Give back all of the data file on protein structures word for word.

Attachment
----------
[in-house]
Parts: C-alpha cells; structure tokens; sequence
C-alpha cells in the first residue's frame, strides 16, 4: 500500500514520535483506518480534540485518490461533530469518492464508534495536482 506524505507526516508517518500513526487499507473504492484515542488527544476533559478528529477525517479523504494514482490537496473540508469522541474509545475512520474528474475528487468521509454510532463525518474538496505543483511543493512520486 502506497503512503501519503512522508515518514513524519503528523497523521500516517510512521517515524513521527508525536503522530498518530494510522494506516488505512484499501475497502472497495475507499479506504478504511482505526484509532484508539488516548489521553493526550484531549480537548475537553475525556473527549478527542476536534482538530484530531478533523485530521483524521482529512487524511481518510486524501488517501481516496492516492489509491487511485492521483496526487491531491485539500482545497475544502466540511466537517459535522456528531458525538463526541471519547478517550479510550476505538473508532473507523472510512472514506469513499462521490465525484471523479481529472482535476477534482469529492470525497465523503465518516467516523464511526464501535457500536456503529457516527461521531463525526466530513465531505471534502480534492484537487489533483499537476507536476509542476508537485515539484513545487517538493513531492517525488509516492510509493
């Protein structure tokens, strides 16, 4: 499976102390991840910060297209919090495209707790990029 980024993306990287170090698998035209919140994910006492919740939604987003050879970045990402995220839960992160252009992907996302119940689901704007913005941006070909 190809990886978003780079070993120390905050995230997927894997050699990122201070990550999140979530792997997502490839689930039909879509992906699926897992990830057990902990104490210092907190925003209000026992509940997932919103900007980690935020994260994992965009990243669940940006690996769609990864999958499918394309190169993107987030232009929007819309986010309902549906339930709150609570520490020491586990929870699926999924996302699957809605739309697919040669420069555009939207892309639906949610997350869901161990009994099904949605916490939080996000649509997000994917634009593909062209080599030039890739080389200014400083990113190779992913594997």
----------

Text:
[in-house]
Parts: C-alpha cells; structure tokens; sequence
C-alpha cells in the first residue's frame, strides 16, 4: 500500500514520535483506518480534540485518490461533530469518492464508534495536482 506524505507526516508517518500513526487499507473504492484515542488527544476533559478528529477525517479523504494514482490537496473540508469522541474509545475512520474528474475528487468521509454510532463525518474538496505543483511543493512520486 502506497503512503501519503512522508515518514513524519503528523497523521500516517510512521517515524513521527508525536503522530498518530494510522494506516488505512484499501475497502472497495475507499479506504478504511482505526484509532484508539488516548489521553493526550484531549480537548475537553475525556473527549478527542476536534482538530484530531478533523485530521483524521482529512487524511481518510486524501488517501481516496492516492489509491487511485492521483496526487491531491485539500482545497475544502466540511466537517459535522456528531458525538463526541471519547478517550479510550476505538473508532473507523472510512472514506469513499462521490465525484471523479481529472482535476477534482469529492470525497465523503465518516467516523464511526464501535457500536456503529457516527461521531463525526466530513465531505471534502480534492484537487489533483499537476507536476509542476508537485515539484513545487517538493513531492517525488509516492510509493
């Protein structure tokens, strides 16, 4: 499976102390991840910060297209919090495209707790990029 980024993306990287170090698998035209919140994910006492919740939604987003050879970045990402995220839960992160252009992907996302119940689901704007913005941006070909 190809990886978003780079070993120390905050995230997927894997050699990122201070990550999140979530792997997502490839689930039909879509992906699926897992990830057990902990104490210092907190925003209000026992509940997932919103900007980690935020994260994992965009990243669940940006690996769609990864999958499918394309190169993107987030232009929007819309986010309902549906339930709150609570520490020491586990929870699926999924996302699957809605739309697919040669420069555009939207892309639906949610997350869901161990009994099904949605916490939080996000649509997000994917634009593909062209080599030039890739080389200014400083990113190779992913594997």